LORD  BYRON  and  his  TIMES
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Samuel Rogers and his Contemporaries
Samuel Rogers to Sarah Rogers, 12 September 1826

Vol. I Contents
Chapter I. 1803-1805.
Chapter II. 1805-1809.
Chapter III. 1810-1812.
Chapter IV. 1813-1814.
Chapter V. 1814-1815.
Chapter VI. 1815-1816.
Chapter VII. 1816-1818.
Chapter VIII. 1818-19.
Chapter IX. 1820-1821.
Chapter X. 1822-24.
Chapter XI. 1825-1827.
Vol. II Contents
Chapter I. 1828-1830.
Chapter II. 1831-34.
Chapter III. 1834-1837.
Chapter IV. 1838-41.
Chapter V. 1842-44.
Chapter VI. 1845-46.
Chapter VII. 1847-50.
Chapter VIII. 1850
Chapter IX. 1851.
Chapter X. 1852-55.
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‘Lowwood Inn: 12 Sept., 1826.

‘My dear Sarah,—We arrived here on Friday at four o’clock, and were very glad to look upon the old lake again. Sir George’s passion are the Langdale Pikes, and he is sketching them from morning till night. He uses white chalk upon a blue paper, and strongly recommends it to you for catching the momentary lights in the sky. I believe you have hitherto confined yourself to terrestrial objects. We set out on Tuesday and breakfasted at Derby, and saw Kedleston and slept at Matlock old Bath, as we had done so often before. At Derby I called upon Lucy,1 and was shown up instantly by the maid into a large room looking to the garden and the river. She was sitting alone, and not a little surprised at the sight of me. She is very thin, and so much altered that I am not sure I should have known her at once elsewhere, but she is the same amiable, kind creature she ever was, and discovered at least half as much pleasure as she did once at Highbury, when she made one jump of it downstairs to meet her father. Her reception quite affected me. At Matlock we took a long walk till sunset, and returned an hour after the dinner hour, much, I believe, to the disappointment of the company, who had waited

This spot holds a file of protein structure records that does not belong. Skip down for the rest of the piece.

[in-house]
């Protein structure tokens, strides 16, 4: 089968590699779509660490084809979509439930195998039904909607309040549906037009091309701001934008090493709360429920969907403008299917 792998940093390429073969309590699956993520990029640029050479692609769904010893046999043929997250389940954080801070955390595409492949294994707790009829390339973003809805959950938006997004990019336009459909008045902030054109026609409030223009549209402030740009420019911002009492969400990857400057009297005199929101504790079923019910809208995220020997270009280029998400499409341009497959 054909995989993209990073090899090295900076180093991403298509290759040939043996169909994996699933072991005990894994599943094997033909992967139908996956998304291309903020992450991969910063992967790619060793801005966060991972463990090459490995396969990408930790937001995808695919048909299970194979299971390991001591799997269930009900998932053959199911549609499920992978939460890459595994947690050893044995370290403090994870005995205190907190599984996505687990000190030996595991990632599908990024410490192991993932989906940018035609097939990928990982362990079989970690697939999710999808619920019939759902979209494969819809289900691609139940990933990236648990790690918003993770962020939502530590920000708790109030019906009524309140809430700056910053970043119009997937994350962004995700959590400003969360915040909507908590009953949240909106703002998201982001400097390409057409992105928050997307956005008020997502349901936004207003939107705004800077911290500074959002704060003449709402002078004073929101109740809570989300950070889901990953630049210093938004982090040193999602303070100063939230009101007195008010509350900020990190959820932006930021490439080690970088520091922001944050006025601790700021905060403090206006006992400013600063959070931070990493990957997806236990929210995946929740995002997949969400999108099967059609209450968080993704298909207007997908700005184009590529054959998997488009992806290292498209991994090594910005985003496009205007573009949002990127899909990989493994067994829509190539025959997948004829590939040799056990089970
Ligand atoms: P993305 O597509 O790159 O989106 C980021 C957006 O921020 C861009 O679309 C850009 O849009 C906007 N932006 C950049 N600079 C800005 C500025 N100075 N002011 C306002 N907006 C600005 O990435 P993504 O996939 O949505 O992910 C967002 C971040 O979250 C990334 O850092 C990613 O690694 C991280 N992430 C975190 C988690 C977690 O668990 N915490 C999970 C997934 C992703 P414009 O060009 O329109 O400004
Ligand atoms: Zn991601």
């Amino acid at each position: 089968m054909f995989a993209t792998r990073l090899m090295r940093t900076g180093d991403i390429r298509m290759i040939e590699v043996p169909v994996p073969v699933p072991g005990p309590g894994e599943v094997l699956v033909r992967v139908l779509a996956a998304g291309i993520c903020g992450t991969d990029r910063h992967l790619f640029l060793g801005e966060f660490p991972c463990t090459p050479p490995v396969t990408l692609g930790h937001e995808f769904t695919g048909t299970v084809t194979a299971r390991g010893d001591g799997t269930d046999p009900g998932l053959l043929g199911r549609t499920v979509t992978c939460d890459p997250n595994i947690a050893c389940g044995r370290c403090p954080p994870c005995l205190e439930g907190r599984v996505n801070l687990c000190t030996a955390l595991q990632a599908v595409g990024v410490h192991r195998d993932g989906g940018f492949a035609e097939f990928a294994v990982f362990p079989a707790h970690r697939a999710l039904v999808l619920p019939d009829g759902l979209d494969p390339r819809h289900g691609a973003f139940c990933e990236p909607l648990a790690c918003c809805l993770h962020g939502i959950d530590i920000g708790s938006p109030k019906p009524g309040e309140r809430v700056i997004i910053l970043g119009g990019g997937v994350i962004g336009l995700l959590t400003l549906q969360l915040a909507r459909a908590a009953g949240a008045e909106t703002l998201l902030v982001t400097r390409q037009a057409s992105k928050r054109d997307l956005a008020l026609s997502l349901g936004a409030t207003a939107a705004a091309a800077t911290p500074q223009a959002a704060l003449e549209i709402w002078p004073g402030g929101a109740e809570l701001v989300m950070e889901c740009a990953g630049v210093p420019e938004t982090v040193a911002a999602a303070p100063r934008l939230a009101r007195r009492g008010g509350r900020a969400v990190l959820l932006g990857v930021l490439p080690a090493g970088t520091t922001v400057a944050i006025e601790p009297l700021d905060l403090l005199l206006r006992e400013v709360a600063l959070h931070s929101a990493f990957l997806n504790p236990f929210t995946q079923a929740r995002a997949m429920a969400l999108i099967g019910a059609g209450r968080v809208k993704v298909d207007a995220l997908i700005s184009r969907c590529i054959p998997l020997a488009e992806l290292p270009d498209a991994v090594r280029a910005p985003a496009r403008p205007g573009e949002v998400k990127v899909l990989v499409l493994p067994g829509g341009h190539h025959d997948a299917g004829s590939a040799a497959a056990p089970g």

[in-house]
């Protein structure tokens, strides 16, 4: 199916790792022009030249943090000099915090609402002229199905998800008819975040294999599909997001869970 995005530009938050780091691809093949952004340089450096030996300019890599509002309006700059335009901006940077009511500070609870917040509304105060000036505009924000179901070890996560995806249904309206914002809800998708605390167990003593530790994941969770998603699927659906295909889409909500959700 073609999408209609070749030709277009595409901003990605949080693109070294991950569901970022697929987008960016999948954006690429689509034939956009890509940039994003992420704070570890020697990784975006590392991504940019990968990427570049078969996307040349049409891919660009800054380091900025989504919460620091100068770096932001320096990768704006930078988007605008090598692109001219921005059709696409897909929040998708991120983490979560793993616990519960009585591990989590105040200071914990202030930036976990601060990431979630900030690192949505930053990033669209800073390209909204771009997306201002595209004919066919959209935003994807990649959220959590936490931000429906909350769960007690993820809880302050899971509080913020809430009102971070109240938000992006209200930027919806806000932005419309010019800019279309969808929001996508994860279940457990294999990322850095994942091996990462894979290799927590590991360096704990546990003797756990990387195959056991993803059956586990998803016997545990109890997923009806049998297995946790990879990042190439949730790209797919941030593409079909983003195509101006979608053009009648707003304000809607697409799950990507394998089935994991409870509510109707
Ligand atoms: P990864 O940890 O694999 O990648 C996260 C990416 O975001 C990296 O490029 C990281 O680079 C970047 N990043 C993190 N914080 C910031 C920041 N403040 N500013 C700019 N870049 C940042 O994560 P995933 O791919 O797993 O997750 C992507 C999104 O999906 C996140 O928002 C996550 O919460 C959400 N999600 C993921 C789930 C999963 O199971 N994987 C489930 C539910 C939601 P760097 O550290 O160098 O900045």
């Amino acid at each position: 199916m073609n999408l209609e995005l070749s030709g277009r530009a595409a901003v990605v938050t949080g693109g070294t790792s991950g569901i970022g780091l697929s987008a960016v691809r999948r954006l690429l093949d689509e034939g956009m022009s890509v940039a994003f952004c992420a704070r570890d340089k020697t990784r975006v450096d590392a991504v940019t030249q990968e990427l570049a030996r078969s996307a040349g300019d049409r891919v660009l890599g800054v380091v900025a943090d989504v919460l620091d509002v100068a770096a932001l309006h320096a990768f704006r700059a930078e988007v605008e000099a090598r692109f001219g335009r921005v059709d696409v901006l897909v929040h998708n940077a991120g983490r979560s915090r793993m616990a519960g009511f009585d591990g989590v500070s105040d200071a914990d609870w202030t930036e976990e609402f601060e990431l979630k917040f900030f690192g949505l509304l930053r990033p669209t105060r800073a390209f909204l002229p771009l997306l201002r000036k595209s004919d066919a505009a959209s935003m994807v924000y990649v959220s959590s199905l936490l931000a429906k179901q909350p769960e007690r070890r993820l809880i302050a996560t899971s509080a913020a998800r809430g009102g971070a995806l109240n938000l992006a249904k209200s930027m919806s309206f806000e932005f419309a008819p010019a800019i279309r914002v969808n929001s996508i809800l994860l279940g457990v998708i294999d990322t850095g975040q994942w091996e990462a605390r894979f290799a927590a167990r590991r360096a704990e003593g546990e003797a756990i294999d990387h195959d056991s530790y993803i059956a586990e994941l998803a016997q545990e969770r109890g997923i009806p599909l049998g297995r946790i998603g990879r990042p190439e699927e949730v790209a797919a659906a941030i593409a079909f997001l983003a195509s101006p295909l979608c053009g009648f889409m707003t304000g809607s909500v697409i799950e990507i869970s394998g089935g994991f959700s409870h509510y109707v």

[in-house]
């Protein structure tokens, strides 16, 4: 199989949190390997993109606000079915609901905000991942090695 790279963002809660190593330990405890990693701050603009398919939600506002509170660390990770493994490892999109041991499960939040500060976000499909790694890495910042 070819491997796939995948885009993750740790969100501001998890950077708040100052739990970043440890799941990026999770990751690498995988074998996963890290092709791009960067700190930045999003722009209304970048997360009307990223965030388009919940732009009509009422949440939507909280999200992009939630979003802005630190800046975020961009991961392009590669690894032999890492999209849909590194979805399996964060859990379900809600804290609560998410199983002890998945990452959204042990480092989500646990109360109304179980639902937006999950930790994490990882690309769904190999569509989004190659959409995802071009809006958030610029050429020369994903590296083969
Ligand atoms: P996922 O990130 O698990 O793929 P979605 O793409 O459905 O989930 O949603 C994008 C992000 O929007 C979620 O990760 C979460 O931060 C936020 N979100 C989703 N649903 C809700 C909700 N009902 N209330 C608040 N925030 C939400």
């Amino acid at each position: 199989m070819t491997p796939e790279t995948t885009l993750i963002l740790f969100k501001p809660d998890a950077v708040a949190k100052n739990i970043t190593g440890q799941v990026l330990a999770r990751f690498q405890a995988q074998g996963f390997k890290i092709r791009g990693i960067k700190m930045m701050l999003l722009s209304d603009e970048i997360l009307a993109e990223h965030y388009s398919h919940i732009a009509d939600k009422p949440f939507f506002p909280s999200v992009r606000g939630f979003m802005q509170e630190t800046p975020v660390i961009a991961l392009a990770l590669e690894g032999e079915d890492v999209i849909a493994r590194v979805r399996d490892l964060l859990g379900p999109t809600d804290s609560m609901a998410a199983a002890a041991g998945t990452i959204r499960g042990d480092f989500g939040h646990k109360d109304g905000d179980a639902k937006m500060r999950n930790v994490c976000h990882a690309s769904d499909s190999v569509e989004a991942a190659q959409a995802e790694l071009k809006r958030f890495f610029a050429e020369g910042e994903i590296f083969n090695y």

1 Lucy Rogers, daughter of Daniel and niece of Samuel, married Mr. Bingham of Derby.

half an hour for us—a company, however, not very numerous, six in number, one of them a sister-in-law of
Sir Wm. Gell. At Sir George’s desire we dined alone and saw nothing of them. Next morning we saw Haddon Hall with great delight and breakfasted at the Chatsworth Inn—when a heavy rain came on and lasted all day. Chatsworth is really little worth seeing, though full of Canova.